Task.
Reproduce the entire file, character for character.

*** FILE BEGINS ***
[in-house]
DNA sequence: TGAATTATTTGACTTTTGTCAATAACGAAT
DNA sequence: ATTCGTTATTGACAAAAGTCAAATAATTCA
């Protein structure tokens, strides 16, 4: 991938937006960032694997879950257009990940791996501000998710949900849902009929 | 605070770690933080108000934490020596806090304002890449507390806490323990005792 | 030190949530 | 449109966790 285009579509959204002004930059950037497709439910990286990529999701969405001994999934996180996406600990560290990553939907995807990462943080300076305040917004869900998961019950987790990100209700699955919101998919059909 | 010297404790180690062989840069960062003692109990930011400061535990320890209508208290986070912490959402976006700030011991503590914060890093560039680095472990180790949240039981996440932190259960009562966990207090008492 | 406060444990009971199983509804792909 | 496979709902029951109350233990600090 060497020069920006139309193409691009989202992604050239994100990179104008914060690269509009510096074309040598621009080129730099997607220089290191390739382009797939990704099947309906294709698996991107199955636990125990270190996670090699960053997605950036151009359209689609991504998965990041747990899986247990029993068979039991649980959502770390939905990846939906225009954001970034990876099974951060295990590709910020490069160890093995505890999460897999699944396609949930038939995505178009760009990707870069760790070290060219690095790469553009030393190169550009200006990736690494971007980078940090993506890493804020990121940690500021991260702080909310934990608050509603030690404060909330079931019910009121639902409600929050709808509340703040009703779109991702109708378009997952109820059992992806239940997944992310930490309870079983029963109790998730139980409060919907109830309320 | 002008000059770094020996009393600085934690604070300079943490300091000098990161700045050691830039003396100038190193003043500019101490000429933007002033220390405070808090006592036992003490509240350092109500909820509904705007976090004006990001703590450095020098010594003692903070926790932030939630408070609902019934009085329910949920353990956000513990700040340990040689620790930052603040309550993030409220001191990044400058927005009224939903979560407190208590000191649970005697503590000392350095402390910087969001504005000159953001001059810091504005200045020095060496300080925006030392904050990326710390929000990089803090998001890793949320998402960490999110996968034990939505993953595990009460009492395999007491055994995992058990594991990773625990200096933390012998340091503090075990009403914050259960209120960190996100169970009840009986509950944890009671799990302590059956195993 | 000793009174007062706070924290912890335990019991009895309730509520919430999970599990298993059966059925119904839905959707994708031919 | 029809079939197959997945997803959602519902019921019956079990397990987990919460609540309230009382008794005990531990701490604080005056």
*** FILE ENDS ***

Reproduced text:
[in-house]
DNA sequence: TGAATTATTTGACTTTTGTCAATAACGAAT
DNA sequence: ATTCGTTATTGACAAAAGTCAAATAATTCA
């Protein structure tokens, strides 16, 4: 991938937006960032694997879950257009990940791996501000998710949900849902009929 | 605070770690933080108000934490020596806090304002890449507390806490323990005792 | 030190949530 | 449109966790 285009579509959204002004930059950037497709439910990286990529999701969405001994999934996180996406600990560290990553939907995807990462943080300076305040917004869900998961019950987790990100209700699955919101998919059909 | 010297404790180690062989840069960062003692109990930011400061535990320890209508208290986070912490959402976006700030011991503590914060890093560039680095472990180790949240039981996440932190259960009562966990207090008492 | 406060444990009971199983509804792909 | 496979709902029951109350233990600090 060497020069920006139309193409691009989202992604050239994100990179104008914060690269509009510096074309040598621009080129730099997607220089290191390739382009797939990704099947309906294709698996991107199955636990125990270190996670090699960053997605950036151009359209689609991504998965990041747990899986247990029993068979039991649980959502770390939905990846939906225009954001970034990876099974951060295990590709910020490069160890093995505890999460897999699944396609949930038939995505178009760009990707870069760790070290060219690095790469553009030393190169550009200006990736690494971007980078940090993506890493804020990121940690500021991260702080909310934990608050509603030690404060909330079931019910009121639902409600929050709808509340703040009703779109991702109708378009997952109820059992992806239940997944992310930490309870079983029963109790998730139980409060919907109830309320 | 002008000059770094020996009393600085934690604070300079943490300091000098990161700045050691830039003396100038190193003043500019101490000429933007002033220390405070808090006592036992003490509240350092109500909820509904705007976090004006990001703590450095020098010594003692903070926790932030939630408070609902019934009085329910949920353990956000513990700040340990040689620790930052603040309550993030409220001191990044400058927005009224939903979560407190208590000191649970005697503590000392350095402390910087969001504005000159953001001059810091504005200045020095060496300080925006030392904050990326710390929000990089803090998001890793949320998402960490999110996968034990939505993953595990009460009492395999007491055994995992058990594991990773625990200096933390012998340091503090075990009403914050259960209120960190996100169970009840009986509950944890009671799990302590059956195993 | 000793009174007062706070924290912890335990019991009895309730509520919430999970599990298993059966059925119904839905959707994708031919 | 029809079939197959997945997803959602519902019921019956079990397990987990919460609540309230009382008794005990531990701490604080005056």